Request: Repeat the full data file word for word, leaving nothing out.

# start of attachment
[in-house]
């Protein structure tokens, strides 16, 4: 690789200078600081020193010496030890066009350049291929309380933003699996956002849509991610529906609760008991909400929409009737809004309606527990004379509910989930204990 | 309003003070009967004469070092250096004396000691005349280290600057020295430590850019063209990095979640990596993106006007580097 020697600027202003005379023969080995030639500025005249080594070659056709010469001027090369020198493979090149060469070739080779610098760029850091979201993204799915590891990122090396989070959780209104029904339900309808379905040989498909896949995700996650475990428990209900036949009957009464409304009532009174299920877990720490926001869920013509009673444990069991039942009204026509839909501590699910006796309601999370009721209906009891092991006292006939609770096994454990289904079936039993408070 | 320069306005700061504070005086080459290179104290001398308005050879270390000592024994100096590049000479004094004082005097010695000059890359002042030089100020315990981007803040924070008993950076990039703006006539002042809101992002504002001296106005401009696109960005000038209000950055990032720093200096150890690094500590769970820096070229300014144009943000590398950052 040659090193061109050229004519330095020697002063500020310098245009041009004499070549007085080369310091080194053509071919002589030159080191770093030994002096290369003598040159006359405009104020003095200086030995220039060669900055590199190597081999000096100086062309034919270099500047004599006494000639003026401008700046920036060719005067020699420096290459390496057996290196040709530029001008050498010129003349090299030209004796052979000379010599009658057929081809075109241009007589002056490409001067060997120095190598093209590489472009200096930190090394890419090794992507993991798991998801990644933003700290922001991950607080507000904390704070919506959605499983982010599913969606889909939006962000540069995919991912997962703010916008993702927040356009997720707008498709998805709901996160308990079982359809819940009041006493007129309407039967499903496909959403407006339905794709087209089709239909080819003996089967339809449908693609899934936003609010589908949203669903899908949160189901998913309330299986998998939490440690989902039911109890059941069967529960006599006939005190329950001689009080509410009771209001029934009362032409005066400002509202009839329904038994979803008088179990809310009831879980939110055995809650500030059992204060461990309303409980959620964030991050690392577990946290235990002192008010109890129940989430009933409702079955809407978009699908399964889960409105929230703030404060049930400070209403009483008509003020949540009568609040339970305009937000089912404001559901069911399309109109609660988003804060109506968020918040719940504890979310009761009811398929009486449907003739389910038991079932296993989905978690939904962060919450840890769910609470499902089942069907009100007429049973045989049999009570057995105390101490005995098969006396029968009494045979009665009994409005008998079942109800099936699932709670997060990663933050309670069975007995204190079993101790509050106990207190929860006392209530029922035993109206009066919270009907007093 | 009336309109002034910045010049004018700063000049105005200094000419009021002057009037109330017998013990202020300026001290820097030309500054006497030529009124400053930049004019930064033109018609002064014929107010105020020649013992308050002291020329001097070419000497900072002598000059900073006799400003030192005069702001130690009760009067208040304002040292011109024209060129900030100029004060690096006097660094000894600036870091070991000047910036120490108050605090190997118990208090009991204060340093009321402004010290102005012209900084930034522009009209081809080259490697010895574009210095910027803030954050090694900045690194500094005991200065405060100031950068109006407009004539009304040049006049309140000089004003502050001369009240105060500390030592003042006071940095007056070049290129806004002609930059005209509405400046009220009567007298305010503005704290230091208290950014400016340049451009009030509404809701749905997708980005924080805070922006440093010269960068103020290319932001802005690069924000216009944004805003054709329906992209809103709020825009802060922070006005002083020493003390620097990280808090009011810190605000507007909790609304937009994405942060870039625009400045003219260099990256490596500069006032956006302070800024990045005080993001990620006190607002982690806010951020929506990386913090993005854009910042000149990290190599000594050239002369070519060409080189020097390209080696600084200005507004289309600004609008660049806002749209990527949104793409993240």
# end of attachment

[in-house]
């Protein structure tokens, strides 16, 4: 690789200078600081020193010496030890066009350049291929309380933003699996956002849509991610529906609760008991909400929409009737809004309606527990004379509910989930204990 | 309003003070009967004469070092250096004396000691005349280290600057020295430590850019063209990095979640990596993106006007580097 020697600027202003005379023969080995030639500025005249080594070659056709010469001027090369020198493979090149060469070739080779610098760029850091979201993204799915590891990122090396989070959780209104029904339900309808379905040989498909896949995700996650475990428990209900036949009957009464409304009532009174299920877990720490926001869920013509009673444990069991039942009204026509839909501590699910006796309601999370009721209906009891092991006292006939609770096994454990289904079936039993408070 | 320069306005700061504070005086080459290179104290001398308005050879270390000592024994100096590049000479004094004082005097010695000059890359002042030089100020315990981007803040924070008993950076990039703006006539002042809101992002504002001296106005401009696109960005000038209000950055990032720093200096150890690094500590769970820096070229300014144009943000590398950052 040659090193061109050229004519330095020697002063500020310098245009041009004499070549007085080369310091080194053509071919002589030159080191770093030994002096290369003598040159006359405009104020003095200086030995220039060669900055590199190597081999000096100086062309034919270099500047004599006494000639003026401008700046920036060719005067020699420096290459390496057996290196040709530029001008050498010129003349090299030209004796052979000379010599009658057929081809075109241009007589002056490409001067060997120095190598093209590489472009200096930190090394890419090794992507993991798991998801990644933003700290922001991950607080507000904390704070919506959605499983982010599913969606889909939006962000540069995919991912997962703010916008993702927040356009997720707008498709998805709901996160308990079982359809819940009041006493007129309407039967499903496909959403407006339905794709087209089709239909080819003996089967339809449908693609899934936003609010589908949203669903899908949160189901998913309330299986998998939490440690989902039911109890059941069967529960006599006939005190329950001689009080509410009771209001029934009362032409005066400002509202009839329904038994979803008088179990809310009831879980939110055995809650500030059992204060461990309303409980959620964030991050690392577990946290235990002192008010109890129940989430009933409702079955809407978009699908399964889960409105929230703030404060049930400070209403009483008509003020949540009568609040339970305009937000089912404001559901069911399309109109609660988003804060109506968020918040719940504890979310009761009811398929009486449907003739389910038991079932296993989905978690939904962060919450840890769910609470499902089942069907009100007429049973045989049999009570057995105390101490005995098969006396029968009494045979009665009994409005008998079942109800099936699932709670997060990663933050309670069975007995204190079993101790509050106990207190929860006392209530029922035993109206009066919270009907007093 | 009336309109002034910045010049004018700063000049105005200094000419009021002057009037109330017998013990202020300026001290820097030309500054006497030529009124400053930049004019930064033109018609002064014929107010105020020649013992308050002291020329001097070419000497900072002598000059900073006799400003030192005069702001130690009760009067208040304002040292011109024209060129900030100029004060690096006097660094000894600036870091070991000047910036120490108050605090190997118990208090009991204060340093009321402004010290102005012209900084930034522009009209081809080259490697010895574009210095910027803030954050090694900045690194500094005991200065405060100031950068109006407009004539009304040049006049309140000089004003502050001369009240105060500390030592003042006071940095007056070049290129806004002609930059005209509405400046009220009567007298305010503005704290230091208290950014400016340049451009009030509404809701749905997708980005924080805070922006440093010269960068103020290319932001802005690069924000216009944004805003054709329906992209809103709020825009802060922070006005002083020493003390620097990280808090009011810190605000507007909790609304937009994405942060870039625009400045003219260099990256490596500069006032956006302070800024990045005080993001990620006190607002982690806010951020929506990386913090993005854009910042000149990290190599000594050239002369070519060409080189020097390209080696600084200005507004289309600004609008660049806002749209990527949104793409993240």